Examples of innovations that came before they had an ecosystem to nourish them are legion: Philips Electronics pioneered HDTV in the mid-’80s, but high-definition cameras hadn’t arrived. Sony developed its first e-reader in 1990, but books weren’t yet digitized. When Woodland and Silver received their patent, digital scanners didn’t exist; retailers weren’t ready to be customers.
Alan Haberman, CEO of the New England supermarket chain First National Stores, chairs the industry committee that chooses the UPC barcode over other contenders (“circles, bull’s-eyes and seemingly random agglomerations of dots,” reports the New York Times). It resembles the black-and-white rectangle we all know today. The design was developed by IBM engineer George J. Laurer. Providing input on the project was none other than the original inventor: Woodland himself, who had taken a job at IBM back in 1951. He stayed there until his retirement in 1987.
On June 26, at a Marsh Supermarket in Ohio, Clyde Dawson buys a 10-pack (50 sticks) of Wrigley’s Juicy Fruit gum for 67 cents. Cashier Sharon Buchanan makes the first UPC scan. That pack of gum today is on display at the Smithsonian.
LESSON 4: BE THE STANDARDIZER
Sometimes, innovations need “what might be called a standardization entrepreneur,” Tenner writes. “If the great majority of retailers and manufacturers couldn’t agree on a standard format, multiple codes for different vendors would have become a packaging nightmare.” This is the role Haberman played. Woodland and Silver wrote the gospel of the barcode, but it was Haberman who spread it -; more than 20 years later.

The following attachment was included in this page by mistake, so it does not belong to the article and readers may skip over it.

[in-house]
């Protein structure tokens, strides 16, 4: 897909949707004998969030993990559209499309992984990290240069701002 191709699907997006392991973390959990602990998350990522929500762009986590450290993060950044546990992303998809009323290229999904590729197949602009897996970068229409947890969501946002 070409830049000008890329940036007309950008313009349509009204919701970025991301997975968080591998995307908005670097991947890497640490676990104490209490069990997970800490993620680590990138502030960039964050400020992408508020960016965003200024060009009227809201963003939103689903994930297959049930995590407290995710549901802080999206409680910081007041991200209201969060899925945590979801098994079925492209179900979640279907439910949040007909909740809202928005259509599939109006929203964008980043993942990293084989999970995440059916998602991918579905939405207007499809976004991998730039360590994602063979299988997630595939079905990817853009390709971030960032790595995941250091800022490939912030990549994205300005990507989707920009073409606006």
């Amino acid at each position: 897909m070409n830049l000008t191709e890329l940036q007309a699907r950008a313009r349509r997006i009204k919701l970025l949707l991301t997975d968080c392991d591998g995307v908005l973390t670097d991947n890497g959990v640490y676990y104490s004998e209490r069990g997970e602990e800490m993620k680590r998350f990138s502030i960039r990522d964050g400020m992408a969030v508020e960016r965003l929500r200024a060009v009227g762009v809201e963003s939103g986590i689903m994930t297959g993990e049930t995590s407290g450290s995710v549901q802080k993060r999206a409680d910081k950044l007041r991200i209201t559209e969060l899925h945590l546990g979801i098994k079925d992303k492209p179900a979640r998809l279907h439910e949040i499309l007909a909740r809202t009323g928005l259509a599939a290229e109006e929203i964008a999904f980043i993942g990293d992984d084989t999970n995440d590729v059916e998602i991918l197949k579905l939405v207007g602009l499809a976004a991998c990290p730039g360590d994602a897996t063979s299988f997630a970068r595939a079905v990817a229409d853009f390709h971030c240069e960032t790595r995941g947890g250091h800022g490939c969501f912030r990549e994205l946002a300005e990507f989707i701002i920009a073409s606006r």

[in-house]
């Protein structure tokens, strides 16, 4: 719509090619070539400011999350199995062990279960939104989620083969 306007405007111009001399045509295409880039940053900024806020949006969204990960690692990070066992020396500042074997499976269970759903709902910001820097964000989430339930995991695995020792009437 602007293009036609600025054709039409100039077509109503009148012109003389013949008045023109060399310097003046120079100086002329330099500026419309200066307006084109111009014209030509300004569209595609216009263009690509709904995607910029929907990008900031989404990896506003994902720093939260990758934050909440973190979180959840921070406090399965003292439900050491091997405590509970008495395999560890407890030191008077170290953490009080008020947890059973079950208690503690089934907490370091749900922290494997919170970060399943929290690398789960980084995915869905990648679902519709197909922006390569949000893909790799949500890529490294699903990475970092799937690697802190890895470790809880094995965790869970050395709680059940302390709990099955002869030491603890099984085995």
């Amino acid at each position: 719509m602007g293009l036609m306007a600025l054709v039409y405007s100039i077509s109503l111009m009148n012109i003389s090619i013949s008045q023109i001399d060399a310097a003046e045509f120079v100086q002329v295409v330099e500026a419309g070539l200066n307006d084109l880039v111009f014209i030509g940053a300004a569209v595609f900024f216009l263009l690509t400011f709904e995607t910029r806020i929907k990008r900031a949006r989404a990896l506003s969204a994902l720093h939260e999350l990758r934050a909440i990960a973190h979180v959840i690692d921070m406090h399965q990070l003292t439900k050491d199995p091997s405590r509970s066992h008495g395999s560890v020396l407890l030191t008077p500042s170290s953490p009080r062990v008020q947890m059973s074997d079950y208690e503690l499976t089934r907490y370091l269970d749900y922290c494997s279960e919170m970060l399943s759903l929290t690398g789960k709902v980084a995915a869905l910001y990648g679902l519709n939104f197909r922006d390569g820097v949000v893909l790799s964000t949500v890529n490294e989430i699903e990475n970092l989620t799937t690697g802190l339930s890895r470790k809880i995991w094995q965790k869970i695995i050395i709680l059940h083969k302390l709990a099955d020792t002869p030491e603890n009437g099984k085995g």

1994 The Toyota subsidiary Denso invents the quick response code to enable the rapid scanning of components in the manufacturing process. Today, QR codes can be scanned with smartphones. The phone’s browser visits a web page embedded in the pattern of the two-dimensional code. 1995 Amazon.com launches on July 16. By October, it has its first day of selling more than 100 books. Founder Jeff Bezos chooses books as the first product category because of the barcode. “Thanks to the International Standard Book Number (ISBN) made possible by the barcode, books were the largest category of coded product in the world,” Tenner writes.
LESSON 5: DON'T LET A LACK OF EXPERTISE LIMIT YOU.
Bezos’s background was in computer science and hedge funds, not books. “Books were a coldly rational choice,” write Larry Downes and Paul F. Nunes in Harvard Business Review. “E-commerce was the natural solution for a fragmented market with an enormous number of SKUs; a small, shippable product; and a stable supply chain served by a few dominant middlemen.”
1995-2000 Barcode scanners become affordable for mom and pop stores and public libraries. This, says Tenner, helped libraries adopt electronic inventory and circulation systems, assigning their own barcodes rather than using publishers’ ISBNs. All of which led to the still-further integration of barcodes in our culture. 2001-2010 The growth of e-readers and Amazon lead to a boom in self-publishing. The number of ISBN codes issued annually begins to jump drastically, beginning in 2007.
LESSON 6: KEEP AN APPARENTLY STALLED INNOVATION IN VIEW.
Even if the ecosystem isn’t ripe for your invention, “keep it alive in institutional memory and [periodically] review whether there might be some unexpected use for it,” Tenner says. Amazon’s Kindle came out in 2007, some 15 years after Sony’s first e-reader saw the light of day. The ecosystem -; high-speed connectivity, mobile devices, downloadable content, and simpatico publishers -; had arrived.
2011 On June 12, Haberman passes away at age 81. “The proof that [UPC] is successful,” he told the Associated Press in 1999, “is that everybody takes it for granted.” 2012 On Dec. 9, Joseph Woodland, inventor of the barcode, dies at age 91.